In the light of these conclusions, a new information strategy, configured to help redress this situation, should respond to some objectives collected in the final project report (confirmed in a consultation of national teams held in Dusseldorf in September 1996). The objectives are summarised in the following. In particular, it was suggested to develop new public information techniques or adapt existing Western techniques to the general conditions in the affected countries, and to develop a unified program for public information in the affected areas. The program should take into account age requirements and be oriented towards the different education levels of information users. It was advised that the programme should reflect the following:

  • Health education aimed at complying with sanitary and hygienic norms of the population living in the contaminated areas;
  • Provision of timely public information on proposed amendments and alterations in Chernobyl laws;
  • Construction of the "victim" image, in order to foster an active attitude to life, in the population;
  • Orientation away from negative aspects of the events towards positive examples of overcoming. With this in view it would be importan.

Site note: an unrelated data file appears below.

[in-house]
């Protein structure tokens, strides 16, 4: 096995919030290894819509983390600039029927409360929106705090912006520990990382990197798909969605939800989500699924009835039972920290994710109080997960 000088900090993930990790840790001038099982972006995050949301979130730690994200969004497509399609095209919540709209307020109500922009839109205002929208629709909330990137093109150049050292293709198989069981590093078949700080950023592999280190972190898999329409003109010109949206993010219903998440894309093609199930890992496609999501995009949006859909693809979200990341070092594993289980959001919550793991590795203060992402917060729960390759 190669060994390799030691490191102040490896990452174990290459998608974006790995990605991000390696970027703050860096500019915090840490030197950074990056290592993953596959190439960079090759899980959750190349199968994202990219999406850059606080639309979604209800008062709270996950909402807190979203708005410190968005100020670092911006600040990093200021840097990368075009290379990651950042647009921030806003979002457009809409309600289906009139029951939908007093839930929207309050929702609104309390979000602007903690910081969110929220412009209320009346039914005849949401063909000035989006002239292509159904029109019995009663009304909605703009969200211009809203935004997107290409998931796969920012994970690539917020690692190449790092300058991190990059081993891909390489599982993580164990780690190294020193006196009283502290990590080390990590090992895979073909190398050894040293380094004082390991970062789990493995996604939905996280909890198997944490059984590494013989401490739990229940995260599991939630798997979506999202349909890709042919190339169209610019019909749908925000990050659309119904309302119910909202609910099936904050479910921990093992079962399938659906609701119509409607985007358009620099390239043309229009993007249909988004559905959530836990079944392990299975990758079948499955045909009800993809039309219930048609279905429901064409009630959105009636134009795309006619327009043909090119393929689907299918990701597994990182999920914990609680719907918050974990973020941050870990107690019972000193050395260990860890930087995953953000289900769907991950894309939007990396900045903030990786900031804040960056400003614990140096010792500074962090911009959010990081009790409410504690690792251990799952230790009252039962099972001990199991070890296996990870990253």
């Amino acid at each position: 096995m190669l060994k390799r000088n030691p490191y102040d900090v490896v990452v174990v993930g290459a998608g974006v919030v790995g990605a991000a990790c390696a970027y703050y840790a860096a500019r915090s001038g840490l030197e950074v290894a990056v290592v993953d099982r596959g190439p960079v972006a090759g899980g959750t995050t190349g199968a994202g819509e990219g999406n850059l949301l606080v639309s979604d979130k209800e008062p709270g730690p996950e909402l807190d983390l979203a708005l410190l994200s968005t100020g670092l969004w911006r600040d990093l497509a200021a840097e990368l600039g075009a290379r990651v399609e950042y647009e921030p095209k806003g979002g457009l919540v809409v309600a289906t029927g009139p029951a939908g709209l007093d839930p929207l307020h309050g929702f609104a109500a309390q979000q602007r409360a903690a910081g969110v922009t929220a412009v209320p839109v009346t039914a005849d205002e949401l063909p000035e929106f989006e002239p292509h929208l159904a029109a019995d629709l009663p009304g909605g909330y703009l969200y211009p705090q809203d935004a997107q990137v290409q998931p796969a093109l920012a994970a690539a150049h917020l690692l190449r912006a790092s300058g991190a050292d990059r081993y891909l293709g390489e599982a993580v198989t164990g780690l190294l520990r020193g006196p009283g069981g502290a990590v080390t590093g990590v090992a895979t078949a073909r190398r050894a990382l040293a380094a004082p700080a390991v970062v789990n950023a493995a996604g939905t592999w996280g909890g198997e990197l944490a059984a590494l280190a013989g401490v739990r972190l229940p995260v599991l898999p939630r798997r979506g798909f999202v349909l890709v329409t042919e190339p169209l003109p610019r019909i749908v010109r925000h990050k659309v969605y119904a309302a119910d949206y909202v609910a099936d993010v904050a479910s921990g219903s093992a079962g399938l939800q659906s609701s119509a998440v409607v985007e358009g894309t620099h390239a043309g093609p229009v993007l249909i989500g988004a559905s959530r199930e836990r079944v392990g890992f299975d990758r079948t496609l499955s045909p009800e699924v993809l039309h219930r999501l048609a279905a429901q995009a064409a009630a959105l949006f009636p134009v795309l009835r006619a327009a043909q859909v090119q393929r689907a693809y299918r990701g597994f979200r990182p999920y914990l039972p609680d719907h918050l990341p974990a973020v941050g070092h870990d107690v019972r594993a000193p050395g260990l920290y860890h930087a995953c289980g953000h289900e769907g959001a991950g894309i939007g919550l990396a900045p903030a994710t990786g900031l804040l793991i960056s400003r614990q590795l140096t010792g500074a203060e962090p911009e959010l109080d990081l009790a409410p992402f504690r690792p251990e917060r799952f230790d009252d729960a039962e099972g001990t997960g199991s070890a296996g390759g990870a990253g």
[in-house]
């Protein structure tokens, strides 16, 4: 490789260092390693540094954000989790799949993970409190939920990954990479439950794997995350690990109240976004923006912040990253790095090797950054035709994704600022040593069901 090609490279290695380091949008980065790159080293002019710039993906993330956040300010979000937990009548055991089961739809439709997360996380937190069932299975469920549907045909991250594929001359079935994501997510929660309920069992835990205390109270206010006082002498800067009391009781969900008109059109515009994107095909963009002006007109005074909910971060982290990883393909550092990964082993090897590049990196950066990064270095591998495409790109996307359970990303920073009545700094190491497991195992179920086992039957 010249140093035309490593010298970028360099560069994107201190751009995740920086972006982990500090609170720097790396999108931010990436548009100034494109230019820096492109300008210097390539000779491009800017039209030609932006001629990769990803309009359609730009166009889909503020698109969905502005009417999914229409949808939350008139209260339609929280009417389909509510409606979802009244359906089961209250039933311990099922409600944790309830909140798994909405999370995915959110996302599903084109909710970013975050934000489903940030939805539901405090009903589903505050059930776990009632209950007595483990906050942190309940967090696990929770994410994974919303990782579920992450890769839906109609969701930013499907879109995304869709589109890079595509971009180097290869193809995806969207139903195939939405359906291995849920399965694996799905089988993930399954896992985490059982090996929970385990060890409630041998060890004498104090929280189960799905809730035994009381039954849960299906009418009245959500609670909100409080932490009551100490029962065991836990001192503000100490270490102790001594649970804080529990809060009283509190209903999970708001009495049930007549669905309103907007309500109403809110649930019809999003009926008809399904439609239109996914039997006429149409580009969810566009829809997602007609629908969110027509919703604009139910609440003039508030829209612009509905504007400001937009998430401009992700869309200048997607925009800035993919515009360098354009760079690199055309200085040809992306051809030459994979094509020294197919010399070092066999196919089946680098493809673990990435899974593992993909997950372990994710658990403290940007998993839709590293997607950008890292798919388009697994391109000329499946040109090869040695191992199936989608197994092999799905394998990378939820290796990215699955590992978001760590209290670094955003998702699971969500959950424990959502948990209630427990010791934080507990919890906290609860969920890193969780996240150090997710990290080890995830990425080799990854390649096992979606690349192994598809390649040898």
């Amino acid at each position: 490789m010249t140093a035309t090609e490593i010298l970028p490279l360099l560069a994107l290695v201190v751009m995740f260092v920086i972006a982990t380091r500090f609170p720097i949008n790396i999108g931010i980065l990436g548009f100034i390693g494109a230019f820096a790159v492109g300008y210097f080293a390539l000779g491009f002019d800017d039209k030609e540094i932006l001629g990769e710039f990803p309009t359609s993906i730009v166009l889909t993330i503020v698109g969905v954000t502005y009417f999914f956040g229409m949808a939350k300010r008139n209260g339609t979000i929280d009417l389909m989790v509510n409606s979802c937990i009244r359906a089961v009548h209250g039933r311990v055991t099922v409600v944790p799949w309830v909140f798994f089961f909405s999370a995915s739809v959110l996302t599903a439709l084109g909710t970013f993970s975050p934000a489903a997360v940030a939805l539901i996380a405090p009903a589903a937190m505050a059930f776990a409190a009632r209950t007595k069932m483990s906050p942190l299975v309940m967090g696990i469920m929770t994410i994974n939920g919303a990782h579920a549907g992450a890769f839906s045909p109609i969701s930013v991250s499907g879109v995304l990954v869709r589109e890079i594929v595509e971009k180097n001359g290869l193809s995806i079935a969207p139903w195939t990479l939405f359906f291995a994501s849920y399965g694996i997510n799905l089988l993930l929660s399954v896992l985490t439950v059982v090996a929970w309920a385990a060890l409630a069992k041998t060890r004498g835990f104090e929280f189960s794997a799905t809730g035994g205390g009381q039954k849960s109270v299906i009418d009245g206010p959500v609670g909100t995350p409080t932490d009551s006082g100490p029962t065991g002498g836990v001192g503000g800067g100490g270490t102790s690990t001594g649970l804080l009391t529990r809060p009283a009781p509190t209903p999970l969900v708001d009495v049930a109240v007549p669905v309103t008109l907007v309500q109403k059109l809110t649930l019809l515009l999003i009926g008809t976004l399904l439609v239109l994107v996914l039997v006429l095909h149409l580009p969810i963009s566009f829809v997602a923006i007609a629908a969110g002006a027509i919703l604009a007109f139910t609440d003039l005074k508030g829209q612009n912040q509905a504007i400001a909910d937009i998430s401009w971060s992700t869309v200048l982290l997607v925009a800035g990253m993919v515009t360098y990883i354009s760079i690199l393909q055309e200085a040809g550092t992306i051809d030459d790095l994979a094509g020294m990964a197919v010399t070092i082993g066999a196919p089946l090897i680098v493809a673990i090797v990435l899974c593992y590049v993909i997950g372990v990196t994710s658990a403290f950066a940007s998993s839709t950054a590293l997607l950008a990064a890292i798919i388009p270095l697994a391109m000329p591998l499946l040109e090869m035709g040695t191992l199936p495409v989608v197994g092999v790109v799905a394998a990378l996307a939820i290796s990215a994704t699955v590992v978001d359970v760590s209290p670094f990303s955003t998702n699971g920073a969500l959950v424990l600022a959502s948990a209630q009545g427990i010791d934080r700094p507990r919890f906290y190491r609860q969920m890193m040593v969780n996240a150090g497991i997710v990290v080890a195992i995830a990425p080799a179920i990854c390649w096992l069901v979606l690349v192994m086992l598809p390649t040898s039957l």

• Monitoring the state of public information (supported by confidence rating of various information)
  • Expanding the coverage sphere of the Kiev and Zhitomir centres and Chernigov information service
  • Improving the training of information suppliers, to familiarize them with the expertise accumulated
  • Producing information materials for schools, clubs, libraries, socio-psychological rehabilitation regional and local, rather than national levels, that should involve the Chernobyl centres as major actors (some of these are primarily concerned with information in each country, others with psychological rehabilitation).

Moreover, a national centre (or Ministry, in the case of the Ukraine) should be given special responsibility for collecting, processing and distributing information. While the majority of activities should be addressed to various target audiences in the Chernobyl affected communities, some efforts should also be made to motivate journalists, decision-makers and potential investors, whose interest and influence is needed for the communities to redevelop.

General Information

Defining Measures to improve and support the work of Public Information in the Chernobyl affected regions (I)
€ 78.255,00
Budget year: 
Meta geographical zone: 
WDS - Waste, Decommissioning and Safeguards
Duration (months): 
Contracting authority: 
European Commission
CPBF (European Institute for the Media)
CRIS number: 
Old reference: 
Project reference: 
CHE 93/II.5
Decision number: 
Method of procurement: 
Direct Agreement
Signature date: 
Effective contract date: 
Contract end date: 
Closure date: